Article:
Endau Rompin, straddling the Johor/Pahang border, is the second National Park, after Taman Negara. It covers an area of approximately 80,000 hectares of rich and exotic flora and fauna, encompassing the watershed of the rivers Endau and Rompin, from which it derives its name. In other words, this place is huge.
The entry point to the park is an Orang Asli (Malaysian aborigines) village. Although the natives have been influenced by the modern world, they still practise a hunting and gathering lifestyle. They are also the custodians of fascinating myths and legends about the jungle that have been handed down from one generation to the next. But apart from exploring this spellbinding cultural aspect of the park, how can you get your hands dirty in this giant, timeless Garden of Eden Easy. You can camp, hike, fish, canoe, shoot rapids, explore caves, climb mountains, bird watch and swim in this amazing national park.
The park is home to a vast range of species of birds, mammals, frogs, insects and exotic varieties of orchids, herbs, medicinal plants and trees. It seems that every time a scientific expedition returns from Endau – Rompin, they discover a new species!
In existence for over 130 million years, this rainforest holds rare flora and fauna, many of which are not found anywhere else in the tropics. The most prominent of these unique species is the Sumatran Rhinoceros.
Regular treks through the jungle will give adventurers sightings of leaf monkeys, long-tail macaques, white-handed gibbons, elephants, deer, tapirs and the occasional tiger and leopard. For adventure lovers and river trekkers, there are exhilarating rapids and fairly substantial waterfalls.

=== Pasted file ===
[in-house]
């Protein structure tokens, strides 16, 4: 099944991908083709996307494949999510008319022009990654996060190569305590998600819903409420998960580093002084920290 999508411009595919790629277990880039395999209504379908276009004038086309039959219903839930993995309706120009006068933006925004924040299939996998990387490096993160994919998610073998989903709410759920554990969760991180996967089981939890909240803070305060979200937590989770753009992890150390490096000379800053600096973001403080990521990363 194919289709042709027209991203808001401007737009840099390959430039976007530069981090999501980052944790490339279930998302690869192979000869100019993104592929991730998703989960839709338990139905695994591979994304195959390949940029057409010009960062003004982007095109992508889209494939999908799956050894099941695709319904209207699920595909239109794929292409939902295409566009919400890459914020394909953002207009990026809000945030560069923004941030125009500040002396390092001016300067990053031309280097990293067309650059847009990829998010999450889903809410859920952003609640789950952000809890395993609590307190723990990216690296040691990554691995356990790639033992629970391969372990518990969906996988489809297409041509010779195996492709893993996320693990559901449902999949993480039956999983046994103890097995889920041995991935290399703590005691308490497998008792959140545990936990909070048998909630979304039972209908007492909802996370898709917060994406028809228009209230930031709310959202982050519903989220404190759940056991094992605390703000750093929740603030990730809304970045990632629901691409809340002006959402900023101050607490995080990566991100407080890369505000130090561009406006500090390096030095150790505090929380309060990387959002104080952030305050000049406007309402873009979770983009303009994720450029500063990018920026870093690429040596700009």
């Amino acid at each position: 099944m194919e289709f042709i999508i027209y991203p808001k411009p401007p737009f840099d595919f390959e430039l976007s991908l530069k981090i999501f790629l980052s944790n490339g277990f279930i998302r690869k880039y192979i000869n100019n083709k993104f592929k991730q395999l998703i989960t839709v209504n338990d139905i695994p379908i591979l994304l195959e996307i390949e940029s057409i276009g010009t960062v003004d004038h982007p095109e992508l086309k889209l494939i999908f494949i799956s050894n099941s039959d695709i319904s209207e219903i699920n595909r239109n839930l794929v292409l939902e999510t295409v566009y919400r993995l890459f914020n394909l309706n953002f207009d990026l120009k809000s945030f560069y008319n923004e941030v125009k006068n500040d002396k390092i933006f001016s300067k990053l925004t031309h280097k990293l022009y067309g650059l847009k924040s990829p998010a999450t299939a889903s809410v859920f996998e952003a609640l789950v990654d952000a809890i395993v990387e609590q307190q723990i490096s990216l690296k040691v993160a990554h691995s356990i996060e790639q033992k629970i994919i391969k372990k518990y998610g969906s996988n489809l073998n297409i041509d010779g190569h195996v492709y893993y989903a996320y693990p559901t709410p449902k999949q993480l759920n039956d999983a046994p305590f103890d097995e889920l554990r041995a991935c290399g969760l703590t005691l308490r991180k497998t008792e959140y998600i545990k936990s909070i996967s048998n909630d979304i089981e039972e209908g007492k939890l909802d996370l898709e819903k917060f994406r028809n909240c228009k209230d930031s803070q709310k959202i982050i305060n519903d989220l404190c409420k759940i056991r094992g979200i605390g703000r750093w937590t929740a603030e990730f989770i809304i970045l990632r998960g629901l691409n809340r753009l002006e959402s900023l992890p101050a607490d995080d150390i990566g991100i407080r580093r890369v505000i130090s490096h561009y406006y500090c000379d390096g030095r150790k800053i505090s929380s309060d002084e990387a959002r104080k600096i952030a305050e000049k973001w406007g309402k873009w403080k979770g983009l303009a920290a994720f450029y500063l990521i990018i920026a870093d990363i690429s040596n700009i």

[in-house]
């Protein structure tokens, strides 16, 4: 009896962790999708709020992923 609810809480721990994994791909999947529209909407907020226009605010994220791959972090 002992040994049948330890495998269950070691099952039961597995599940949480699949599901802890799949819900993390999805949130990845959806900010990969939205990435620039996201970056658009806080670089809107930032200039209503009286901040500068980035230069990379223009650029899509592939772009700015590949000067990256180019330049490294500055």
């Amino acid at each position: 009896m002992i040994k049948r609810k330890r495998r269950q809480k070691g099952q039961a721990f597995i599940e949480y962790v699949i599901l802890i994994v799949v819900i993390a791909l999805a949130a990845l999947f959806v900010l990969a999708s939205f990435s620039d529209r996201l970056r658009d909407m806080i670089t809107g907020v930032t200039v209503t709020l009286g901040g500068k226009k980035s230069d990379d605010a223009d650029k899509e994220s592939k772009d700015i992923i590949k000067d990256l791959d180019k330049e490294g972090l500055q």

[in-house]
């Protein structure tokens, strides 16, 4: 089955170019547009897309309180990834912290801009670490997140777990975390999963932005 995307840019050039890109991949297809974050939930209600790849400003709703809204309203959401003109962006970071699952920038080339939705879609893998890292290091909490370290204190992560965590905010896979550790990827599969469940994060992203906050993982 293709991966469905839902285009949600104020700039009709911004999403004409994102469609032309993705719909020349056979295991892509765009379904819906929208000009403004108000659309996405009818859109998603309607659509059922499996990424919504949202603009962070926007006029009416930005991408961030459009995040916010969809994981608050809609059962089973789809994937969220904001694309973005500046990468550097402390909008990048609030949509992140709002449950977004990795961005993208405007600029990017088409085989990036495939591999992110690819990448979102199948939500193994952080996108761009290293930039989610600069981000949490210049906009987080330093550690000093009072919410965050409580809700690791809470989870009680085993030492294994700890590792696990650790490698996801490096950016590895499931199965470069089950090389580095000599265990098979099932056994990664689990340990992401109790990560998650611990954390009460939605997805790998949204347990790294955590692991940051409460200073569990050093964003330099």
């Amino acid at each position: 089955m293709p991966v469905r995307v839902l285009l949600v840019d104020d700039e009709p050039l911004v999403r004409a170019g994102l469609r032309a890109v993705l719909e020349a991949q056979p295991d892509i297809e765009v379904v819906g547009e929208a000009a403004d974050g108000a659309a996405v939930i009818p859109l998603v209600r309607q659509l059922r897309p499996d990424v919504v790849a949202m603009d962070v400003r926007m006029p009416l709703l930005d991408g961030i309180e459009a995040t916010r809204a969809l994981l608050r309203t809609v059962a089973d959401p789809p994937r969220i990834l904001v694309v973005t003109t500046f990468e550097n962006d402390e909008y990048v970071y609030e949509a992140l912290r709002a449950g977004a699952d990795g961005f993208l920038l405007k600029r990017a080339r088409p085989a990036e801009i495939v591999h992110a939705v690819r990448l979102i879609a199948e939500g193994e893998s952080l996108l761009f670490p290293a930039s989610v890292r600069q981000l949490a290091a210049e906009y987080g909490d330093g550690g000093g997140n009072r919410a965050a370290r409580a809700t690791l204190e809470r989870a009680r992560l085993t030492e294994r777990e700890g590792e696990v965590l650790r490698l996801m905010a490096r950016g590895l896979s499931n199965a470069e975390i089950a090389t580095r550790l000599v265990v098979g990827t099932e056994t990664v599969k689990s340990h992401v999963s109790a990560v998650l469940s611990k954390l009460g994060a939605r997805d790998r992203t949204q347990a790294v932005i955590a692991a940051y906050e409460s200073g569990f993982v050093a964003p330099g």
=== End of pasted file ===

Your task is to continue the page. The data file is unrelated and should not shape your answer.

To protect the pristine environment, only limited areas of the park are open for ecotourism. Entry to the park requires a special permit from the Johor National Park Corporation.
But the much easier option is to get the permits at the District Office, which is just next to the Police Department in Kuala Rompin before reaching the FELDA Selendang turnoff from Lanjut Beach. Upon entry to this park, trekkers will be guided by forest rangers to ensure safety at all times.
The park is closed during the rainy season (November to March). Please read the park regulations before you enter the park.
How to get there
Drive from Kuala Lumpur or Johor Bahru, using the North-South Expressway. Once at Kluang, take a detour to Kahang town. There, a four-wheel drive vehicle will take you on a 56km jungle track to Kampung Peta, which is the point of entry to the National Park.
It is also possible to reach the park by boat along the Endau River, taking about three hours starting from Felda Nitar II. There are camping facilities, catering for up to 300 visitors. These are located at Kuala Jasin, Batu Hampar, Upeh Guling and Kuala Marong.
Camping or staying in basic dorms in designated areas remain the only – and popular – option.